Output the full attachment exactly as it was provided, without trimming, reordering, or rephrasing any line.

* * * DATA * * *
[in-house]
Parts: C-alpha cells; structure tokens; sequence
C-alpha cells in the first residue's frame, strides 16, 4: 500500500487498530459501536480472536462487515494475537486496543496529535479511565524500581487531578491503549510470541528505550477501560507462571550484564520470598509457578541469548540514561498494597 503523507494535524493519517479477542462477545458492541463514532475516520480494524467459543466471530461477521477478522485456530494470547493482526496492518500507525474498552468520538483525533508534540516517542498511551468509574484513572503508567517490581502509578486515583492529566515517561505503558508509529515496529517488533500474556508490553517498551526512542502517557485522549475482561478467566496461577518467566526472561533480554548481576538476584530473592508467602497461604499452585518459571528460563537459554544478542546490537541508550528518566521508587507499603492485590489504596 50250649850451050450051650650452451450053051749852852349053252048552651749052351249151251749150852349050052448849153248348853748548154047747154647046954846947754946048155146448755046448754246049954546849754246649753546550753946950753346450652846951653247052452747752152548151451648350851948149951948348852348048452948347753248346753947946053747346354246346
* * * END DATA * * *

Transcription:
[in-house]
Parts: C-alpha cells; structure tokens; sequence
C-alpha cells in the first residue's frame, strides 16, 4: 500500500487498530459501536480472536462487515494475537486496543496529535479511565524500581487531578491503549510470541528505550477501560507462571550484564520470598509457578541469548540514561498494597 503523507494535524493519517479477542462477545458492541463514532475516520480494524467459543466471530461477521477478522485456530494470547493482526496492518500507525474498552468520538483525533508534540516517542498511551468509574484513572503508567517490581502509578486515583492529566515517561505503558508509529515496529517488533500474556508490553517498551526512542502517557485522549475482561478467566496461577518467566526472561533480554548481576538476584530473592508467602497461604499452585518459571528460563537459554544478542546490537541508550528518566521508587507499603492485590489504596 50250649850451050450051650650452451450053051749852852349053252048552651749052351249151251749150852349050052448849153248348853748548154047747154647046954846947754946048155146448755046448754246049954546849754246649753546550753946950753346450652846951653247052452747752152548151451648350851948149951948348852348048452948347753248346753947946053747346354246346